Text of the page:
The FTC today announced that Spokeo, Inc. has agreed to pay $800,000 to settle charges that it sold detailed profiles on millions of consumers without taking the steps to protect those consumers that are required under the Fair Credit Reporting Act (FCRA).
"Spokeo creates profiles of millions of people by aggregating information from public sources such as phone listings, social networks, marketing surveys, real estate listings and other websites," writes The Hill's Brendan Sasso. "The profiles often include names, addresses, ages and email addresses. The site even collects information about people's finances, hobbies and pictures of them and their homes."
"The Commission alleges that from 2008 until 2010, Spokeo marketed the profiles on a subscription basis to human resources professionals, job recruiters, and others as an employment screening tool," writes The Next Web's Robin Wauters.
"In the first FTC case addressing the sale of Internet and social media data in the employment screening area, the agency alleged that Spokeo operated as a consumer reporting agency but failed to ensure that the information it sold would be used only for legal purposes, the agency said," writes PCWorld's Grant Gross. "Spokeo also violated the FCRA by failing to ensure that the information it sold was accurate and by failing to tell users of its consumer reports about the company's obligations under the credit law, the FTC alleged."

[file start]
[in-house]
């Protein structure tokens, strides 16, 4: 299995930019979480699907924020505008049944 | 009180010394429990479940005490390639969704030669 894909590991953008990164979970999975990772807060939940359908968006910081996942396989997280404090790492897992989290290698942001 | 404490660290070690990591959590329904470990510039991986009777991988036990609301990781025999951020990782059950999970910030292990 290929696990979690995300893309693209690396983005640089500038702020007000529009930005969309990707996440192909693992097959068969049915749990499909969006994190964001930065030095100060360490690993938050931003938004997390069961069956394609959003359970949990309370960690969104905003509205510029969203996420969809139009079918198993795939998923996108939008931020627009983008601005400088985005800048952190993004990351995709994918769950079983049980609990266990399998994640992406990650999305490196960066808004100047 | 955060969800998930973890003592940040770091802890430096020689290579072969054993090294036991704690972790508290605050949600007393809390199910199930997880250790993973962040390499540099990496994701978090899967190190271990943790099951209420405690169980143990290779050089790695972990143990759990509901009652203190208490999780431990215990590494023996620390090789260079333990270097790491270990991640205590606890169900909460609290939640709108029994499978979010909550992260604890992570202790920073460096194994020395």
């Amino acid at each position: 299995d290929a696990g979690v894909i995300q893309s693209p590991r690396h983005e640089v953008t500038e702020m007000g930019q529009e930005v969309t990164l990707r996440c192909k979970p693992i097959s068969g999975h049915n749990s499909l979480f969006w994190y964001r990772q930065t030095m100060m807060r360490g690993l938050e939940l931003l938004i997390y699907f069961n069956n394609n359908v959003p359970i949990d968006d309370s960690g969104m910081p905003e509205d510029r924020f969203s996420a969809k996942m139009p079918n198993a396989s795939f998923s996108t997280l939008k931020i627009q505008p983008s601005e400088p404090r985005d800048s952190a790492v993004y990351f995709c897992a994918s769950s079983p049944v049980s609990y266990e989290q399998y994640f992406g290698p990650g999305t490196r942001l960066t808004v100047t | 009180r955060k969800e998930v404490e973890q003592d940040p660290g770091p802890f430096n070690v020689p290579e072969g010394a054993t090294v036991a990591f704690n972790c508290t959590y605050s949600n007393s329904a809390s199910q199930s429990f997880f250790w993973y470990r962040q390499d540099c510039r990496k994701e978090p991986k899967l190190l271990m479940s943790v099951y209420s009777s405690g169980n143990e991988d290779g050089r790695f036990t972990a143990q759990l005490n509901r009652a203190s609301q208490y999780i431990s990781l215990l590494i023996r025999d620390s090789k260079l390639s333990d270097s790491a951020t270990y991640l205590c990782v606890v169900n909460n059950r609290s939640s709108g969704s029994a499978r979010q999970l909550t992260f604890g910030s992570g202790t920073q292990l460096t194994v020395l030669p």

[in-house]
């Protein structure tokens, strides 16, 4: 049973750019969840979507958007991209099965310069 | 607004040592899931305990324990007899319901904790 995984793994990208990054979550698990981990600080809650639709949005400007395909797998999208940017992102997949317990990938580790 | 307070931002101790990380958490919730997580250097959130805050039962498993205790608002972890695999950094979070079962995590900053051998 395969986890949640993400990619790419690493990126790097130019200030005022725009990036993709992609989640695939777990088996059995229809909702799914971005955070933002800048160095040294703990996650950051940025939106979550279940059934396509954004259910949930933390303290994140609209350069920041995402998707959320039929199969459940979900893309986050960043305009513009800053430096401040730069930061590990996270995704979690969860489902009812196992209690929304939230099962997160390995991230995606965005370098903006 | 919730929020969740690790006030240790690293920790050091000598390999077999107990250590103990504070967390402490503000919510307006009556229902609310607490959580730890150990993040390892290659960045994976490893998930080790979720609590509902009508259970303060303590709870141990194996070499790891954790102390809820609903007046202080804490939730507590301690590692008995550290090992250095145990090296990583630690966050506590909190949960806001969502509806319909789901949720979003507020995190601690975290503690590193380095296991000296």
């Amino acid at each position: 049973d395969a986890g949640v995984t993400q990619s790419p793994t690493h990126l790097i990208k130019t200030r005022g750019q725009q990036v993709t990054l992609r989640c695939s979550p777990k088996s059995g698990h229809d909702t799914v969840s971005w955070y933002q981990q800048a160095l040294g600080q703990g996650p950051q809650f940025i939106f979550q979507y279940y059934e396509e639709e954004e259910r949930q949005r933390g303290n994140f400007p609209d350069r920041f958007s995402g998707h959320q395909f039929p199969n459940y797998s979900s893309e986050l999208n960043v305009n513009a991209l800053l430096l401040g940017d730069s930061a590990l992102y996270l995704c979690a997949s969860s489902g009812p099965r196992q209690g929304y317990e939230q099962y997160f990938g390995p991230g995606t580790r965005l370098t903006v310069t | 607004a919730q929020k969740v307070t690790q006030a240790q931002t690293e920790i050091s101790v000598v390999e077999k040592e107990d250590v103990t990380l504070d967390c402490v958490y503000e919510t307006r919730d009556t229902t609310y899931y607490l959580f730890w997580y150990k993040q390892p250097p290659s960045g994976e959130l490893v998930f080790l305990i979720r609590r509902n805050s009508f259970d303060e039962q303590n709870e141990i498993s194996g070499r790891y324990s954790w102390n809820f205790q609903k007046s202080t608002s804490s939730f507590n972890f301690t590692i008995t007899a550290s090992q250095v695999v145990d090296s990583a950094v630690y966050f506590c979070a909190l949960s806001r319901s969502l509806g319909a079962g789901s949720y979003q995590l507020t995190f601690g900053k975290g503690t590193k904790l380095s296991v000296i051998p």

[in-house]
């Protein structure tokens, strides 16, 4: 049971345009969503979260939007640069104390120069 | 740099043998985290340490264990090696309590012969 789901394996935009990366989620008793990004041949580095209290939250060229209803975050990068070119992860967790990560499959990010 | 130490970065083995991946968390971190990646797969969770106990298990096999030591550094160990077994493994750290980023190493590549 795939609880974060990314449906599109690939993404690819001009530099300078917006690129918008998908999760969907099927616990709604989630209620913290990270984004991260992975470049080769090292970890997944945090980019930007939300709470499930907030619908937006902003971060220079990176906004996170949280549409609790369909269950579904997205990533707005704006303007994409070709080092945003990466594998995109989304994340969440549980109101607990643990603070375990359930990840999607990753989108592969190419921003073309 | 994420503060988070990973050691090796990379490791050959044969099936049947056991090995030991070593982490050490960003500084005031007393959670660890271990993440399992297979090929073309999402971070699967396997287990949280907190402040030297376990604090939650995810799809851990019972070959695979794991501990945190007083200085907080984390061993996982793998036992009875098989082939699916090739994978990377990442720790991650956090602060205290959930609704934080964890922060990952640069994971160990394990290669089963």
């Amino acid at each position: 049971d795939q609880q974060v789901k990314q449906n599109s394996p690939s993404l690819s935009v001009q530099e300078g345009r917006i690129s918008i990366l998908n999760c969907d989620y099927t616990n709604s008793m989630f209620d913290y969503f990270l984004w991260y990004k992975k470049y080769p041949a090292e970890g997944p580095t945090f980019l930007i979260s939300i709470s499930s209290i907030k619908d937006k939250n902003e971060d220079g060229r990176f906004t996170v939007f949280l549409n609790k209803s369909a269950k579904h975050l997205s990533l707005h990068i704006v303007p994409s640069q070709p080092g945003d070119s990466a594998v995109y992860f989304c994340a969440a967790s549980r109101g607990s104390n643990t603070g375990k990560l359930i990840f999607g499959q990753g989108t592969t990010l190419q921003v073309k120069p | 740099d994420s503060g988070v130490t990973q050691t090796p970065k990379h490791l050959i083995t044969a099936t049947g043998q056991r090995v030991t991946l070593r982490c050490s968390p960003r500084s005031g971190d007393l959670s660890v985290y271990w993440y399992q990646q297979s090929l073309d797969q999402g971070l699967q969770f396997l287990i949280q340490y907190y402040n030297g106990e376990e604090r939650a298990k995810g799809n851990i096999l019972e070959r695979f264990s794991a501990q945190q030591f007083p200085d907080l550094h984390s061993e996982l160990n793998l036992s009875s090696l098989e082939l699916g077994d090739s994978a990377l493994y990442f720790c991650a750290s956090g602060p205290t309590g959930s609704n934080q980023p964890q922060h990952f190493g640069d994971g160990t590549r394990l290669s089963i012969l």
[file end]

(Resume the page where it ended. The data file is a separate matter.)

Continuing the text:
In response, Spokeo founder Harrison Tang stated in a blog post today, "It has never been our intention to act as a consumer reporting agency. We have made changes to our site and our internal business practices in order to ensure we don’t infringe upon the FCRA’s important consumer protections, and to ensure an honest and transparent service that will continue to be easy for our customers to use."
"The FTC also alleged that Spokeo published bogus customer endorsements on news and technology websites and blogs, portraying the endorsements as independent, when in fact Spokeo employees created them," writes Wired's Kim Zetter. "Spokeo, as is common with FTC complaints, agreed to pay the fine without admitting guilt or liability."